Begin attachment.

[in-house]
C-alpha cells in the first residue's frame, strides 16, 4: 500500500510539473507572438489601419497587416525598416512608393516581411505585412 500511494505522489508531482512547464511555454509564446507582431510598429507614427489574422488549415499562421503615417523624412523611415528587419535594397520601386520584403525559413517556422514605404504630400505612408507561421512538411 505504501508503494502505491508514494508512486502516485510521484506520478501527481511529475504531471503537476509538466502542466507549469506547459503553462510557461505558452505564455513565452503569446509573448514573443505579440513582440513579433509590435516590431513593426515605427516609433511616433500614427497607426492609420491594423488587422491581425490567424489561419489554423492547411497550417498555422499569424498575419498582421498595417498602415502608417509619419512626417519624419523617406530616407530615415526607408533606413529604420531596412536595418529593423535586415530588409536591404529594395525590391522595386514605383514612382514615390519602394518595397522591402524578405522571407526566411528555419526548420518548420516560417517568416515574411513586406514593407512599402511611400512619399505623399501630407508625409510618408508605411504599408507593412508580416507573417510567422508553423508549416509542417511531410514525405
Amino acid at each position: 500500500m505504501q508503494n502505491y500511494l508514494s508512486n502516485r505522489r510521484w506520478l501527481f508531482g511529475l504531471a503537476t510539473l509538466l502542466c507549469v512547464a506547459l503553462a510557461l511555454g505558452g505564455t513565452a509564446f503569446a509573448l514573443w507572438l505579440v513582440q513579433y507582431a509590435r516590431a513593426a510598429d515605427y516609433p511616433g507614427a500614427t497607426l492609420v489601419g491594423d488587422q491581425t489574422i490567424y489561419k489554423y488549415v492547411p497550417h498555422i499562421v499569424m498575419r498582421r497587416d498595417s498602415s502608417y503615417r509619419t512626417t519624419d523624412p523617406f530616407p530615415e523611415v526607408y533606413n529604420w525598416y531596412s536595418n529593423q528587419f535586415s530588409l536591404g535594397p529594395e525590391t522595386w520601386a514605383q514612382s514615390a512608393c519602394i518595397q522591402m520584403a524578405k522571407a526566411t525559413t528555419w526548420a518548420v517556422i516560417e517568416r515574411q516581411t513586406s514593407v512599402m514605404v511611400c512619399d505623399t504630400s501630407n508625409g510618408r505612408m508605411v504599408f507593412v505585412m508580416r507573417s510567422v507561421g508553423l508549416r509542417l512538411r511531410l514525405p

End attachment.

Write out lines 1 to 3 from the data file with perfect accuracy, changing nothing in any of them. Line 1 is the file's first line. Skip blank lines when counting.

[in-house]
C-alpha cells in the first residue's frame, strides 16, 4: 500500500510539473507572438489601419497587416525598416512608393516581411505585412 500511494505522489508531482512547464511555454509564446507582431510598429507614427489574422488549415499562421503615417523624412523611415528587419535594397520601386520584403525559413517556422514605404504630400505612408507561421512538411 505504501508503494502505491508514494508512486502516485510521484506520478501527481511529475504531471503537476509538466502542466507549469506547459503553462510557461505558452505564455513565452503569446509573448514573443505579440513582440513579433509590435516590431513593426515605427516609433511616433500614427497607426492609420491594423488587422491581425490567424489561419489554423492547411497550417498555422499569424498575419498582421498595417498602415502608417509619419512626417519624419523617406530616407530615415526607408533606413529604420531596412536595418529593423535586415530588409536591404529594395525590391522595386514605383514612382514615390519602394518595397522591402524578405522571407526566411528555419526548420518548420516560417517568416515574411513586406514593407512599402511611400512619399505623399501630407508625409510618408508605411504599408507593412508580416507573417510567422508553423508549416509542417511531410514525405
Amino acid at each position: 500500500m505504501q508503494n502505491y500511494l508514494s508512486n502516485r505522489r510521484w506520478l501527481f508531482g511529475l504531471a503537476t510539473l509538466l502542466c507549469v512547464a506547459l503553462a510557461l511555454g505558452g505564455t513565452a509564446f503569446a509573448l514573443w507572438l505579440v513582440q513579433y507582431a509590435r516590431a513593426a510598429d515605427y516609433p511616433g507614427a500614427t497607426l492609420v489601419g491594423d488587422q491581425t489574422i490567424y489561419k489554423y488549415v492547411p497550417h498555422i499562421v499569424m498575419r498582421r497587416d498595417s498602415s502608417y503615417r509619419t512626417t519624419d523624412p523617406f530616407p530615415e523611415v526607408y533606413n529604420w525598416y531596412s536595418n529593423q528587419f535586415s530588409l536591404g535594397p529594395e525590391t522595386w520601386a514605383q514612382s514615390a512608393c519602394i518595397q522591402m520584403a524578405k522571407a526566411t525559413t528555419w526548420a518548420v517556422i516560417e517568416r515574411q516581411t513586406s514593407v512599402m514605404v511611400c512619399d505623399t504630400s501630407n508625409g510618408r505612408m508605411v504599408f507593412v505585412m508580416r507573417s510567422v507561421g508553423l508549416r509542417l512538411r511531410l514525405p